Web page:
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Year : 2014  |  Volume : 4  |  Issue : 1  |  Page : 43-46  

Performance of polymerase chain reaction for the diagnosis of cystic echinococcosis using serum, urine, and cyst fluid samples

Department of Microbiology, Jawaharlal Institute of Postgraduate Medical Education and Research, Puducherry, India

Date of Acceptance25-Feb-2014
Date of Web Publication20-Mar-2014

Correspondence Address:
Subhash Chandra Parija
Senior Professor, Department of Microbiology, Jawaharlal Institute of Postgraduate Medical Education and Research, Puducherry 605 006
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Source of Support: None, Conflict of Interest: None

DOI: 10.4103/2229-5070.129164

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Introduction: Cystic echinococcosis (CE) is a chronic zoonosis which presents with variable clinical manifestations. Currently the diagnosis of this disease is based on radiological findings and serological tests which lack specificity. Although antigen detection from the cyst fluid is the most specific, it is seldom done due to the complications involved. Detecting the presence of Echinococcus granulosus specific deoxyribonucleic acid (DNA) by the polymerase chain reaction (PCR) could provide a definitive diagnosis of CE. Materials and Methods: An in-house PCR assay was devised to detect E. granulosus specific DNA in serum, urine and hydatid cyst fluid. The ability of the PCR to detect E. granulosus in the above mentioned samples were observed in comparison with other antigen and antibody detection tests. Results: Serum samples from surgically confirmed patients of CE with ruptured cysts contained the corresponding DNA while the in the majority of cases who had an intact cyst had no DNA of E. granulosus in their serum. DNA of E. granulosus was not found to be excreted in urine. PCR performed equal to antigen detection ELISA while testing hydatid cyst fluid samples. Conclusions: Serum and urine might not serve as useful samples for the molecular diagnosis of cystic echinococcosis. However, PCR can be useful on serum samples to detect ruptured hydatid cysts and on hydatid cyst fluid to confirm the parasitic diagnosis.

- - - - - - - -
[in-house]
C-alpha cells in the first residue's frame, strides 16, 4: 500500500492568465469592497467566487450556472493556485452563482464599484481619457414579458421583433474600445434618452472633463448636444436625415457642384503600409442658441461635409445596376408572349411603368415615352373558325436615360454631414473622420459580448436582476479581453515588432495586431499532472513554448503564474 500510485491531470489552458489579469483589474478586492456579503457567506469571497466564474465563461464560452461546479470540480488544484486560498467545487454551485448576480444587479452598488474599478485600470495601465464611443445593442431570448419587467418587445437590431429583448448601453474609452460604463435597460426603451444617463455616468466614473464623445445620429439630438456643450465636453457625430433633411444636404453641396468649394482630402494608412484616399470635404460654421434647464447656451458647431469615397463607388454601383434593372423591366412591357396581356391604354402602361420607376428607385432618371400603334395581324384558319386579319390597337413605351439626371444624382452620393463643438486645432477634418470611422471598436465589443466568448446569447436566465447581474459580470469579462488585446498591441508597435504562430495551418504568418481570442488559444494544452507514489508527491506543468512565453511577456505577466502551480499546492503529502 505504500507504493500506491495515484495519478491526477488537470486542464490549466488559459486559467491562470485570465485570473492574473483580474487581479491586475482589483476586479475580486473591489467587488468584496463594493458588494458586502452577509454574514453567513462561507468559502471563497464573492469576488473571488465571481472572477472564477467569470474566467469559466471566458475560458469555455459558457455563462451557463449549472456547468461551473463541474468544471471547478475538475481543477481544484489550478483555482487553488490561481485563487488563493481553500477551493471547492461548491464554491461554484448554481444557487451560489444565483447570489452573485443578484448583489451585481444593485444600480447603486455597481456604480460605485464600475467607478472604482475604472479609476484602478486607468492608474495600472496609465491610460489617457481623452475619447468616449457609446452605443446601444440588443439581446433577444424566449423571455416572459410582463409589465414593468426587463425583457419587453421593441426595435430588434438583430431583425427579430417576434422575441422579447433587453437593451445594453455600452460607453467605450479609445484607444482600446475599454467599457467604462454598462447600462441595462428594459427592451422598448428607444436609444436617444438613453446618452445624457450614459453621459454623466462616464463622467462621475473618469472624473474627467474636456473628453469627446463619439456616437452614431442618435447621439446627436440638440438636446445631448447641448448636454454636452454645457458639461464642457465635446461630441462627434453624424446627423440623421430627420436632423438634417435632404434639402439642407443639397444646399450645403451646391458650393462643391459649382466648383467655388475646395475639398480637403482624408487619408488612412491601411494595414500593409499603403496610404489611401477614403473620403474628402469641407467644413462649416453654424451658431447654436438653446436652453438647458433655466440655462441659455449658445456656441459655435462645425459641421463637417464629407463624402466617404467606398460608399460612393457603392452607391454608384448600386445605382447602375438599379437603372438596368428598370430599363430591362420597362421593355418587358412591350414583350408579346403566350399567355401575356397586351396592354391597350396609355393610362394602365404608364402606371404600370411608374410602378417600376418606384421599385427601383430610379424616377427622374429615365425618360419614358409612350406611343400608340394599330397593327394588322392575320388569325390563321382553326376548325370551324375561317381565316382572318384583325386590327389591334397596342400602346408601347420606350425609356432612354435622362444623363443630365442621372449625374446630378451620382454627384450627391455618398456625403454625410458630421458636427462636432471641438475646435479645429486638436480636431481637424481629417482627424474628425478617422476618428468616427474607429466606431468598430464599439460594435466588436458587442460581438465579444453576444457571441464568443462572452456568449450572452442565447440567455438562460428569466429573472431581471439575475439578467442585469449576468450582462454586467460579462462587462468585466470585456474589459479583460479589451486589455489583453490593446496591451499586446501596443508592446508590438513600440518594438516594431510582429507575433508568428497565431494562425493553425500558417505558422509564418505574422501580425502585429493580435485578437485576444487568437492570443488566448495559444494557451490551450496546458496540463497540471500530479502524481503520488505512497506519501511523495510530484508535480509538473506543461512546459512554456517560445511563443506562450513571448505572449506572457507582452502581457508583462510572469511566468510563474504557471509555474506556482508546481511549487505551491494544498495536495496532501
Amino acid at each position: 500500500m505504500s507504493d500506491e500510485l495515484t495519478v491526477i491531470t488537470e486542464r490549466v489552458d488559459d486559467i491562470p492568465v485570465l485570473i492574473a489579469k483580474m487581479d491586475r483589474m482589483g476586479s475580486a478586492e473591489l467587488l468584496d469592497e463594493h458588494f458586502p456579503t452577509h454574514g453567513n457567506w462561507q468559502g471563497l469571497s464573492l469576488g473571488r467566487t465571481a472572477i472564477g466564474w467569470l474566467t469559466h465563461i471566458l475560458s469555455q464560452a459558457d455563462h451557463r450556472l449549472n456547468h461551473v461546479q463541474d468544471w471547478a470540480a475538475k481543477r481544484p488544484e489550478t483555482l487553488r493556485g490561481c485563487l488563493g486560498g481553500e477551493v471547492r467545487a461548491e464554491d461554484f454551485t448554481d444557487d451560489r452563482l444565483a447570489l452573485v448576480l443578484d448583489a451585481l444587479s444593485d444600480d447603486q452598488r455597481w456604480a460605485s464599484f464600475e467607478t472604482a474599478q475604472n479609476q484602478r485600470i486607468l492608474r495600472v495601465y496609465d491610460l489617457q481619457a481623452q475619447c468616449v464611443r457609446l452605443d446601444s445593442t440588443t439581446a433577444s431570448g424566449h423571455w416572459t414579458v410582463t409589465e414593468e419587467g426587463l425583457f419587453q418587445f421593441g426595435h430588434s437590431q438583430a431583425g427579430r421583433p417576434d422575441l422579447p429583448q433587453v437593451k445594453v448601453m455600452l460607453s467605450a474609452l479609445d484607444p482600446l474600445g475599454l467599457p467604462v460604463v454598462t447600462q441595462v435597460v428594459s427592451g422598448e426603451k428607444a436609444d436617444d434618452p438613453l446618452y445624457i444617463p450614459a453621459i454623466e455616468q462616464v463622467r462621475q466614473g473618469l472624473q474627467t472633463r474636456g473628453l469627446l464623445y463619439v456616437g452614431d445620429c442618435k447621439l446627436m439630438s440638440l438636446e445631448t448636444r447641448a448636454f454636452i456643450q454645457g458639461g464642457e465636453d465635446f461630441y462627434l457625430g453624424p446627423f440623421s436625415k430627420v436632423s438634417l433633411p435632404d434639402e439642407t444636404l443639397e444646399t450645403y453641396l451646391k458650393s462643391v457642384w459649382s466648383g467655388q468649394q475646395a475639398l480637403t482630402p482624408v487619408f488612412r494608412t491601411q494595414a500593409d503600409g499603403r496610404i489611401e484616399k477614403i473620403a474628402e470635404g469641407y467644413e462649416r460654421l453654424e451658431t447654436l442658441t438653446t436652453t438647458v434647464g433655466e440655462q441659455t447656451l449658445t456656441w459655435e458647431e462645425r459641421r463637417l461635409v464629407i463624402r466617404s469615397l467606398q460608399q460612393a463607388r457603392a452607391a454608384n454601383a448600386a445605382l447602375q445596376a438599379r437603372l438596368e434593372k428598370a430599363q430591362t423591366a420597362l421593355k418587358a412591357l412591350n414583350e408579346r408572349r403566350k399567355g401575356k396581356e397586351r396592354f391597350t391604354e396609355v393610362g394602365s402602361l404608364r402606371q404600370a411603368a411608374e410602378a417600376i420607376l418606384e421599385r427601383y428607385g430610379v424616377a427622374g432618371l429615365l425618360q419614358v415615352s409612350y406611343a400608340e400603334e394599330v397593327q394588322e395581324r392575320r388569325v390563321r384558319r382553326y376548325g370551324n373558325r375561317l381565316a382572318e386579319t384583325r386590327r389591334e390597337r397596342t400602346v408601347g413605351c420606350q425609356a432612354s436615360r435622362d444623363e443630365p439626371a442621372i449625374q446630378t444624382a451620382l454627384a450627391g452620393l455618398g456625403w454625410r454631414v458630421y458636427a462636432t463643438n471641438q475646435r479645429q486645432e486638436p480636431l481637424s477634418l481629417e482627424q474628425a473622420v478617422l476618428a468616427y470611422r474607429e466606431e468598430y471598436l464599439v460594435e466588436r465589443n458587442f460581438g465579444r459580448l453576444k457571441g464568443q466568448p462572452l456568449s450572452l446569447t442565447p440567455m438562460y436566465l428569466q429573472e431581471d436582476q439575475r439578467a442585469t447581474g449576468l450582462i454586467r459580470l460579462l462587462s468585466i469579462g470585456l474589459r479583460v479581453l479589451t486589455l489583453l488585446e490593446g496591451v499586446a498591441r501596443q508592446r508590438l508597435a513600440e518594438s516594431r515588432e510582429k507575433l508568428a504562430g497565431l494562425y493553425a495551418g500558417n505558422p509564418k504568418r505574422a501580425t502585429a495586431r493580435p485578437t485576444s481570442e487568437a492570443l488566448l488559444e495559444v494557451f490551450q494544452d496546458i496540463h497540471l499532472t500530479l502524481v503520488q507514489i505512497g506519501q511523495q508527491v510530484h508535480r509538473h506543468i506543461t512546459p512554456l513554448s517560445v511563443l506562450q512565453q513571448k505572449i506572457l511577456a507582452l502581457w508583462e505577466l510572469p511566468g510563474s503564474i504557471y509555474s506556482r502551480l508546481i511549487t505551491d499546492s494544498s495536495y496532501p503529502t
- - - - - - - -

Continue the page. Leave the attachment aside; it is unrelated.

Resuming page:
Keywords: Cystic echinococcosis, hydatid disease, polymerase chain reaction, serum

How to cite this article:
Chaya D R, Parija SC. Performance of polymerase chain reaction for the diagnosis of cystic echinococcosis using serum, urine, and cyst fluid samples. Trop Parasitol 2014;4:43-6

How to cite this URL:
Chaya D R, Parija SC. Performance of polymerase chain reaction for the diagnosis of cystic echinococcosis using serum, urine, and cyst fluid samples. Trop Parasitol [serial online] 2014 [cited 2022 Nov 28];4:43-6. Available from: https://www.tropicalparasitology.org/text.asp?2014/4/1/43/129164

   Introduction Top

Cystic echinococcosis (CE) also known as hydatid disease, is a chronic zoonosis of humans, caused by the dog tapeworm Echinococcus granulosus. The disease usually remains asymptomatic throughout the life but in symptomatic cases, the clinical manifestations are highly variable. [1] Among the species of Echinococcus causing human infections, E. granulosus is the most common and occurs chiefly in South America, Middle East, Australia, Russia, and China. In India, large number of cases has been reported from Andhra Pradesh, Gujarat, Tamil Nadu, West Bengal, and Pondicherry. [2]

As the clinical diagnosis of CE is difficult due to the variable presentation, it is always supported by imaging and immunological methods. [3] The immunodiagnostic methods are based on antibody detection in the serum and include tests such as indirect hemagglutination (IHA), counter-current immunoelectrophoresis (CIEP), and enzyme-linked immunosorbent assay (ELISA) and enzyme immunotransfer blot (EITB). [4] However, the antibody-based serological tests have the disadvantage of the inability to differentiate between recent and past infections. [3]